Saturday, January 5, 2008

I'm a chicken

In past blog entries I’ve submitted lists of things I don’t like about myself. One of my least favorite, one that I’ve strategically neglected to mention, is that I don’t do well with any type of souvenir. I don’t take photographs (I don’t even own a camera), don’t make albums and don’t keep mementos. Whenever memories assault me – through a song, a scent, any unintended, uninvited occurrence - I feel frozen in place when what I want to do is run.

Take traveling to Mexico to see my family. I love them more than my own life (and I mean this non-melodramatically), and once I’m there I manage, but before I leave I’d rather be going anywhere else. Seeing them, their things, their habits, their spaces, overwhelms me with a sense of loss that knocks the air out of me. I don’t know what to do with a feeling like this.

Regrettably, there is no word in English for what I’m describing. It’s like being homesick at the very beginning of your trip, when home is really far away. It skids, like nostalgia. It’s dark and thick, like melancholy. It crushes your chest, like longing. Empties you out, like sorrow. It’s like an ocean of sadness that feels both full and empty, gray and bleak and somehow sweet. In Portuguese, the word is Saudade. And I think it’s one of the feelings I dislike most in the world, because it makes me feel helpless. And because it hurts like a needle to a nerve.

Based on empirical research, I sustain that I feel saudade more acutely than the average person. (Otherwise, photo-sharing sites would not be the booming business that they are.)

When we’re traveling, my husband always insists that I buy something to remind me of the place. I decline on the grounds that I won’t forget it, but really what I’m thinking is I’d rather not remember. There will be other places. Why cling to the past when the future is so full of promise?

Every year around December and January, Luca spends at least 50 hours putting together a DVD with all the photos he took throughout the previous year. He adds videos and slideshows with music that best represents each place. He has a DVD library by now, and of course I am going to look at it. Tomorrow.

(Photo: history for


Rhona Hamilton Marr said...

Can you share the video with the rest of us?

I can definitely relate to the sense of loss when leaving family. With my mom, she always wants me to call and let her know I'm home safe after I've seen her. It's like we go back in time to when I was living at home and I needed to check in. Or it's because I come back into her life on a different level when I'm at her house and she feels more connected and wants to make sure I'm ok.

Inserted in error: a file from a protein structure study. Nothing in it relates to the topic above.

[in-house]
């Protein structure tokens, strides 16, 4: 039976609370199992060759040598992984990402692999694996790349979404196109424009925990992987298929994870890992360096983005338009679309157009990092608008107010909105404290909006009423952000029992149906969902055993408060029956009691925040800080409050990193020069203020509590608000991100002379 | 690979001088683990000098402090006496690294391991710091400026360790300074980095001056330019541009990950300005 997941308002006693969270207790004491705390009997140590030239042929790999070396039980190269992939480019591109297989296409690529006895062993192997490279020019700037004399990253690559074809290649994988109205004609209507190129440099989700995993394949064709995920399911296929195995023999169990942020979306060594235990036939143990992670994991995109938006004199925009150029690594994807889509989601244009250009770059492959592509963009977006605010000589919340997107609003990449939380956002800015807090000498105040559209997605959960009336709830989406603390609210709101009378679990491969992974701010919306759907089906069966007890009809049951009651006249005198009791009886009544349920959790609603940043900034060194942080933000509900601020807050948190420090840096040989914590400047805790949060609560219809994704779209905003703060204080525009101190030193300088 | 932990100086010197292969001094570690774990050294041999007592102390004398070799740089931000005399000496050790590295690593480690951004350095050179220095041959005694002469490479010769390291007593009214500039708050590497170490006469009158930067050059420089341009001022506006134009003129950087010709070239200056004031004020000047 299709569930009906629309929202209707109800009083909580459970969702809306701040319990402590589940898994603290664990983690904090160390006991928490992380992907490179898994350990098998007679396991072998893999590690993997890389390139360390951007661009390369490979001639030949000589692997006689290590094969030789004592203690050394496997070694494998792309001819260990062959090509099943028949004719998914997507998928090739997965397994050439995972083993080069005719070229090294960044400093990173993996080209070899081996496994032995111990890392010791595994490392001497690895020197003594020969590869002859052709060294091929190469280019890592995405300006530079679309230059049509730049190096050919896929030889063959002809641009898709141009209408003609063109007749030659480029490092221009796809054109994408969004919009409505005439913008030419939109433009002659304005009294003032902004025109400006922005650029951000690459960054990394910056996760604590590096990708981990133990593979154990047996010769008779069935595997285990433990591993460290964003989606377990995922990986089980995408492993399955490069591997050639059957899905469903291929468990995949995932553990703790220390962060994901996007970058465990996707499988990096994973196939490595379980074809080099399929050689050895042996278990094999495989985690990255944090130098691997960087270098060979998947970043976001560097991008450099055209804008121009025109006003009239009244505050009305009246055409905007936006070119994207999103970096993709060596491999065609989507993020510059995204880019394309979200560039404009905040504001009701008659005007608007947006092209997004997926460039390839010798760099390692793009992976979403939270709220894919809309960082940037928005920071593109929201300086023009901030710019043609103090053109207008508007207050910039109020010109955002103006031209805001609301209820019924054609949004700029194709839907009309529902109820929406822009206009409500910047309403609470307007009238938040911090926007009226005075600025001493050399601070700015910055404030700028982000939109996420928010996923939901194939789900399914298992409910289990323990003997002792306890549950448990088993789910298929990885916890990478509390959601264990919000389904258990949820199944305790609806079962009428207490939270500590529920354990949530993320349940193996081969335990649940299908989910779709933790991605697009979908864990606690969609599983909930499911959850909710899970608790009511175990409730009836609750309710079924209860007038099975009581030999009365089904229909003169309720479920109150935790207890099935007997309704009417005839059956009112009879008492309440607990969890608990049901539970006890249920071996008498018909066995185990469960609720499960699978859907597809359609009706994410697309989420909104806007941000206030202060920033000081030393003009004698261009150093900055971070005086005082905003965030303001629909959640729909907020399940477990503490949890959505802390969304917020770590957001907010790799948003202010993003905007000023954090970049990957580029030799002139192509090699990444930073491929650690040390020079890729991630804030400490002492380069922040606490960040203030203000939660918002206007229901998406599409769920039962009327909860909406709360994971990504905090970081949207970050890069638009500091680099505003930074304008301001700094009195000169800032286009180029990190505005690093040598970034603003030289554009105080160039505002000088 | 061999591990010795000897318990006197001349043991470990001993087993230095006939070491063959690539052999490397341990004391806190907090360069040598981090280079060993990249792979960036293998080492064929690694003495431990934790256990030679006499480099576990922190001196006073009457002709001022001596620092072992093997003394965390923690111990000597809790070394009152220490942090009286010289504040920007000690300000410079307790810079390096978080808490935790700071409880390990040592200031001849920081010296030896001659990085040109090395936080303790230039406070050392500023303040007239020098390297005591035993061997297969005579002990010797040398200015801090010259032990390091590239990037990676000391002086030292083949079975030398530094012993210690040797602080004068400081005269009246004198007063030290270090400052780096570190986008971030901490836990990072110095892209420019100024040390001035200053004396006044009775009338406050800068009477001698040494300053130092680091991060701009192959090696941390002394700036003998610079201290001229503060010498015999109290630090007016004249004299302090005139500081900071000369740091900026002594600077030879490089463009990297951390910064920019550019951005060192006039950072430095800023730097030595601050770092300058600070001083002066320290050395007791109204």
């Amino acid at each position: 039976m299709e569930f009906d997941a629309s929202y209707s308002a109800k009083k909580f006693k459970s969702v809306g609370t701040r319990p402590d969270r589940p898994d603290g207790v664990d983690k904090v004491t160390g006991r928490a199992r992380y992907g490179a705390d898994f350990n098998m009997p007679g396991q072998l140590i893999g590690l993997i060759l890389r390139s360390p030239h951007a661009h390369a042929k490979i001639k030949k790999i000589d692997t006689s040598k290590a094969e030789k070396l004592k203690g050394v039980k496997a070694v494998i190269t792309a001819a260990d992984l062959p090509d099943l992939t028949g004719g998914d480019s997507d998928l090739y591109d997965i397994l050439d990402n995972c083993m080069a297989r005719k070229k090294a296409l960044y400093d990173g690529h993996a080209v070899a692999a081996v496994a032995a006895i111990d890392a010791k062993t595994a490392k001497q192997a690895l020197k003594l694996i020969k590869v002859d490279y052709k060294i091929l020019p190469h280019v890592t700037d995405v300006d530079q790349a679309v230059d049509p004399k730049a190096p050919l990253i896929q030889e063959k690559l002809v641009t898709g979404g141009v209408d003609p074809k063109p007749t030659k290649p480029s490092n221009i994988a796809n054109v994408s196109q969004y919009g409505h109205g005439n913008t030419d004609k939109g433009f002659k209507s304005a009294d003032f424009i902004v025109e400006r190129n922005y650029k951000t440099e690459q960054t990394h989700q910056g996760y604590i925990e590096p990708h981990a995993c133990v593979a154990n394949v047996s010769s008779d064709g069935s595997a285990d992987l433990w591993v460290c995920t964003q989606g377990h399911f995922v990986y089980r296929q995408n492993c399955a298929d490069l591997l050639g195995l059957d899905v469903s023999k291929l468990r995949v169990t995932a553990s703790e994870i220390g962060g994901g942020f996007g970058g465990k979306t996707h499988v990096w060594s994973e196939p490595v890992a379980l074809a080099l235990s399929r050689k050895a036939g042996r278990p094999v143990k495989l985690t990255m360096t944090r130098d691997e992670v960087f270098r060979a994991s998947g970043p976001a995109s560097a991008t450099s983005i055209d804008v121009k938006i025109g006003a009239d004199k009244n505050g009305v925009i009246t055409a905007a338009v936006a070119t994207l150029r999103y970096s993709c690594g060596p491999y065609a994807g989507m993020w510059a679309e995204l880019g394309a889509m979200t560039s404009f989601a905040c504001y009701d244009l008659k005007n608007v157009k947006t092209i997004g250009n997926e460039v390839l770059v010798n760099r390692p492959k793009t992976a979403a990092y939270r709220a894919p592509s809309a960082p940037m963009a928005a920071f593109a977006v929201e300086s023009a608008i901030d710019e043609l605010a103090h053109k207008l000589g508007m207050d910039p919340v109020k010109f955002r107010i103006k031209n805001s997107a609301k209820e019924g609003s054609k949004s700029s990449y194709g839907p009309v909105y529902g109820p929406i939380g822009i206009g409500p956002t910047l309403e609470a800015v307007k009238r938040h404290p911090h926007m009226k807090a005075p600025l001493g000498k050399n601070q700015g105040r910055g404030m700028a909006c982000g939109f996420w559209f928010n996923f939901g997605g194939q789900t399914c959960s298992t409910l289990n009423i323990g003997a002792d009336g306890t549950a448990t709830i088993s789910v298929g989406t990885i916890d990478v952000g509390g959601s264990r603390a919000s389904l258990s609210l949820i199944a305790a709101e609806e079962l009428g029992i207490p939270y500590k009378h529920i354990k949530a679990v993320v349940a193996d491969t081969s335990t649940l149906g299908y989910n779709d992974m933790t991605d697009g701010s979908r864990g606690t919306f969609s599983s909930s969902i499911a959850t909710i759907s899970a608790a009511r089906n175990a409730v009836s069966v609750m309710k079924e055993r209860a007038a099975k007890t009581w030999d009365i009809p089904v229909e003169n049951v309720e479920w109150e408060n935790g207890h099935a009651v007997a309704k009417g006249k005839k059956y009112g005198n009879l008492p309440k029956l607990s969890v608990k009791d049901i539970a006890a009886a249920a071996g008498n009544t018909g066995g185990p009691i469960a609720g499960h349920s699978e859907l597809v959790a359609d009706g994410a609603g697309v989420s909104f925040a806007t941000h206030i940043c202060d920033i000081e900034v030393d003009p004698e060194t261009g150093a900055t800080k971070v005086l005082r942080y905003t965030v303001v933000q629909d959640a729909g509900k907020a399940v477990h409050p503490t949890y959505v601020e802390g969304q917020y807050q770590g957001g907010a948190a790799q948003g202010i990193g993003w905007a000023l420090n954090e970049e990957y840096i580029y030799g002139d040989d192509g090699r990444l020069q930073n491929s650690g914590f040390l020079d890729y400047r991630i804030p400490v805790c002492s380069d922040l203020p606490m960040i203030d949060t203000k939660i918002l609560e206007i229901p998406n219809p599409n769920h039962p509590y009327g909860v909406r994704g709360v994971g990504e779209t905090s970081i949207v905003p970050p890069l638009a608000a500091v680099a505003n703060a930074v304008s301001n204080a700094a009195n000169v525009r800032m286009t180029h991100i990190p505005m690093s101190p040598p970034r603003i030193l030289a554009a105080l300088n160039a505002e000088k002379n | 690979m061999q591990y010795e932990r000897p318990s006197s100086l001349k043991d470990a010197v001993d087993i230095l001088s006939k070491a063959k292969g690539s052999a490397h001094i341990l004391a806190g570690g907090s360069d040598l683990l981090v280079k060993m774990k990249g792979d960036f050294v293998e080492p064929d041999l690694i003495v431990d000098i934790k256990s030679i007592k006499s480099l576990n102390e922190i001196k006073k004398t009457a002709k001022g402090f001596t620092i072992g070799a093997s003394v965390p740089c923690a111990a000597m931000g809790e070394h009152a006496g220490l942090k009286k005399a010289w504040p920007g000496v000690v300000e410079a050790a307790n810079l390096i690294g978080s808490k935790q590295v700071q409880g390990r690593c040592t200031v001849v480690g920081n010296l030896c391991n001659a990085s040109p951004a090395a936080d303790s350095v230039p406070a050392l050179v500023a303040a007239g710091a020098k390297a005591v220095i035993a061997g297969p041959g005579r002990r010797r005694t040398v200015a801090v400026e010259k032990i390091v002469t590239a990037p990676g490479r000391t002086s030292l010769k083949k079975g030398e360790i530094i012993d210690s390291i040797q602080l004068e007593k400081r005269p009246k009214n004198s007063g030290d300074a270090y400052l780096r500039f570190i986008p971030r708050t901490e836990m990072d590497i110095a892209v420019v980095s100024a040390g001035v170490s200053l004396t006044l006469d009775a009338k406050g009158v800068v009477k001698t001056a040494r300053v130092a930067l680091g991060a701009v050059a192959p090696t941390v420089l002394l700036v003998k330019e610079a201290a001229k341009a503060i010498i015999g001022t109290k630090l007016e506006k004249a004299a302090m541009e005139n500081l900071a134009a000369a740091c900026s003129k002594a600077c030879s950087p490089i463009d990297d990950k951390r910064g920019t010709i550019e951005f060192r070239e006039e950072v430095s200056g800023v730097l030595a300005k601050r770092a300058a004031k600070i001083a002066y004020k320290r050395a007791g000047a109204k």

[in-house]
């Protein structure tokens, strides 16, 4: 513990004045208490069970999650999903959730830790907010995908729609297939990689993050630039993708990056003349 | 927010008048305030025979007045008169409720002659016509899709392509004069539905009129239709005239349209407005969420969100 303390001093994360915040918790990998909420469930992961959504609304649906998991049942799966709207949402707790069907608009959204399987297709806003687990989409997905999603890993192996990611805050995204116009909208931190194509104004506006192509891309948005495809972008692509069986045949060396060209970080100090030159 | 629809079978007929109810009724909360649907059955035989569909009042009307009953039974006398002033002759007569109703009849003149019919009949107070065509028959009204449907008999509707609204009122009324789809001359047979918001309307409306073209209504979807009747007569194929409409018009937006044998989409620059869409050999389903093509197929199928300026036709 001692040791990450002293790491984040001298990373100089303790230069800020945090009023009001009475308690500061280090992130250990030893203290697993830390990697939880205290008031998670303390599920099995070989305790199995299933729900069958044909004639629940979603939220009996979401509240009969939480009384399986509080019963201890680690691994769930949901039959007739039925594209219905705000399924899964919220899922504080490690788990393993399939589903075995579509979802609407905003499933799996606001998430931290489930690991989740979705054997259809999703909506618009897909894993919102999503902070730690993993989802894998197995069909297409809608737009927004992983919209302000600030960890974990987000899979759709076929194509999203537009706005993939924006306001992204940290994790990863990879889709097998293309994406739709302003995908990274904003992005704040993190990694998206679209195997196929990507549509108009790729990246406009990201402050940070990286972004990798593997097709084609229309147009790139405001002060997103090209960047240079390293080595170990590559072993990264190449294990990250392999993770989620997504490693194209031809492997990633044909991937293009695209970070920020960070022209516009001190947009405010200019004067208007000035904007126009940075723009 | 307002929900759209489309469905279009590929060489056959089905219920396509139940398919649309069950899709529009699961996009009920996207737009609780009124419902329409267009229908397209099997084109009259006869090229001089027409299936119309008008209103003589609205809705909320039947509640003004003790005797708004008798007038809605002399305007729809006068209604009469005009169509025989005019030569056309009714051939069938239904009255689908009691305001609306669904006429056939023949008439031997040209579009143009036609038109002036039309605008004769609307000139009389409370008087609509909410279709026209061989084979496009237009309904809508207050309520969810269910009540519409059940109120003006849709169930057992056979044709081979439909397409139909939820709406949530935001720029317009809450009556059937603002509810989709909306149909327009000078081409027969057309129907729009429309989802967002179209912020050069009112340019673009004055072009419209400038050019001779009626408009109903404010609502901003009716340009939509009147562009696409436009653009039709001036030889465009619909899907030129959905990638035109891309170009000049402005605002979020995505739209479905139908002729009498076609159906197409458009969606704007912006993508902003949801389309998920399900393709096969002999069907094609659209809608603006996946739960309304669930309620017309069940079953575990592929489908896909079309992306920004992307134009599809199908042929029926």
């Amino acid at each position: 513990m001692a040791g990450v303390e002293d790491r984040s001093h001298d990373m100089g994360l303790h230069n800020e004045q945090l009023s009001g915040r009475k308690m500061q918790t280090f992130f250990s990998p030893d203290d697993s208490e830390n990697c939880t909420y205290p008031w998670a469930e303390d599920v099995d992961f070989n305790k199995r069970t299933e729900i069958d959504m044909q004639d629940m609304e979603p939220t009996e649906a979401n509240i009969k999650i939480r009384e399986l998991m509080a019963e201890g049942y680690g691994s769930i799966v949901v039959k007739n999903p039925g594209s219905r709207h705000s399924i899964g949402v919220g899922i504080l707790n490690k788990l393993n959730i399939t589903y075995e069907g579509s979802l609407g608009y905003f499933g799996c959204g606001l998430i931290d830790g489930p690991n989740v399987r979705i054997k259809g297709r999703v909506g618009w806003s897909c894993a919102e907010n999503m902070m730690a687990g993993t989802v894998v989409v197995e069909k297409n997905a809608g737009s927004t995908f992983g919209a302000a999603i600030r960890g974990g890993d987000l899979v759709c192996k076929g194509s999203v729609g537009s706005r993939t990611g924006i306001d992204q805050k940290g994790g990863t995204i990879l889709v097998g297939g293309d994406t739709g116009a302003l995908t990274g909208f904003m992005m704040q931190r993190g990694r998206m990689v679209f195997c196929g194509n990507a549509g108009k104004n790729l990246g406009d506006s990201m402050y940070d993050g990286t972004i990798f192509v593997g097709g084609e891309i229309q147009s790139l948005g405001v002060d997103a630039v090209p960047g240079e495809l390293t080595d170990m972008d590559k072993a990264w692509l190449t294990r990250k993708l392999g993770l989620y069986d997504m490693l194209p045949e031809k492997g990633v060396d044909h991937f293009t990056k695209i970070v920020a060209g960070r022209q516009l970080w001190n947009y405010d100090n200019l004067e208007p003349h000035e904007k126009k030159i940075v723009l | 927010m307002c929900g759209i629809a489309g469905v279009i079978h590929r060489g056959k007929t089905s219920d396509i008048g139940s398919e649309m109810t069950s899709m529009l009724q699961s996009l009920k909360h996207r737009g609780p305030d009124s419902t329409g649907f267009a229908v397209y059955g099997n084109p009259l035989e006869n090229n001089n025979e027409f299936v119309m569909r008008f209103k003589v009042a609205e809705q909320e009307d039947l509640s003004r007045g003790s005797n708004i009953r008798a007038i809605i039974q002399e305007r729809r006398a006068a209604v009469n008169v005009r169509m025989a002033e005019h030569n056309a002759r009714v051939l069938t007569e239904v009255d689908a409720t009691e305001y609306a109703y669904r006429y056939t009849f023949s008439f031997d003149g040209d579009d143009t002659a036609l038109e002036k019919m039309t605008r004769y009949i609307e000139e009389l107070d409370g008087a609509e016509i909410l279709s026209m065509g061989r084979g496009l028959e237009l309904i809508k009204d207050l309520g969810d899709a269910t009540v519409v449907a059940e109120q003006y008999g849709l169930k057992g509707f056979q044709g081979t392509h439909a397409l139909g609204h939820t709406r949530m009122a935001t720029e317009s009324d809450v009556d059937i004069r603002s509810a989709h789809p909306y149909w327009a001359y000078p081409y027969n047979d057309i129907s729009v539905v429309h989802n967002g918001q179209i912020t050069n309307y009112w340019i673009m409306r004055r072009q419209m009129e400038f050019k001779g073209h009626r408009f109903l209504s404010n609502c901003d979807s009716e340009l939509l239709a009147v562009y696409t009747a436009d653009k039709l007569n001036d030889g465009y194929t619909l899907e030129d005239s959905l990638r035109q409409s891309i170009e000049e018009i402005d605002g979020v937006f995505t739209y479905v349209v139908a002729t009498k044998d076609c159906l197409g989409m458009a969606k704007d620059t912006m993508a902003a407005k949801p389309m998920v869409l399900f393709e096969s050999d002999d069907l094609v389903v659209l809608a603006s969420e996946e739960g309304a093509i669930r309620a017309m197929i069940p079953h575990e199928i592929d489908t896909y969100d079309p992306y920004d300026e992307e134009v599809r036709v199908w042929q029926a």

It makes me sad as I wish we lived closer and I did get to see her on a more regular basis. And it always makes me wonder why my life's journey took me away from my mom.


Dushka said...

Exactly, Rhona! I wonder that too.

As for the video, Luca put three DVD's together of 2007 - and each one has about 3 movies. I could share it with you, but you'd be sick of us!

Anonymous said...

Please, when I die, don't come into the house and throw away a
lifetime's accumulation of travel
mementos, albums, files, and a
valuable library full of unique books, many of them irreplacable.
Donate them to someone who can put
them to good use.

Patricia Calazans-Ashton said...

Saudade teases with all senses. I sometimes doubt if this is a feeling that anyone can feel it. Latinos seem to be more susceptible, but I've seem people from upstate New York with the same symptoms.

A friend of mine denies Saudade. She explains Saudade is jut another peculiar Portuguese creation like salt cod fish or Fado music.

I see Saudade from a Brazilian-BossaNova-Perspective. Differently from sister Nostalgia, Saudade is about joy and passion. It doesn’t hurt and its after tast is sweet.

It's such a good sensation that I want to keep all pictures and souvenirs from what is (was) worthed for my life. It feels good when Saudade comes.

Great post, Dushka. Loved it!

“Vai minha tristeza e diz a ela que sem ela
Não pode ser, diz-lhe numa prece
Que ela regresse, porque eu não posso
Mais sofrer. Chega de saudade a realidade
É que sem ela não há paz, não há beleza
É só tristeza e a melancolia
Que não sai de mim, não sai de mim, não sai

Mas se ela voltar, se ela voltar,
Que coisa linda, que coisa louca
Pois há menos peixinhos a nadar no mar
Do que os beijinhos que eu darei
Na sua boca, dentro dos meus braços
Os abraços hão de ser, milhões de abraços
Apertado assim, colado assim, calado assim
Abraços e beijinhos e carinhos sem ter fim
Que é pra acabar com esse negócio de você viver sem mim.
Não quero mais esse negócio de você longe de mim...” (Joao Gilberto e Tom Jobim)

Dushka said...

CM: Well, don't die!
And, what's with the anonymity?

Patricia: I know saudade feels good to some people. I'm not one of them. It's like pain, with a river of sweetness running through it. And, like I said, I'm a chicken!
Thanks for visiting.

Miguel Cane said...

Dear Dushka,

It's not exactly wearing a mask so as to be hypocritical (which you know I am not), but rather, a way of dealing with (and concealing) hurt. It's an emergency resource, you know.

I'm so chicken too...

Much love to both (and CM too!)

PS: I guess the anonimity is because of the redesign of the comments platform, it no longer says "Other" but rather now suggests and "Alias" and/or being "Anonymous". I guess it must be the root of the thing, no?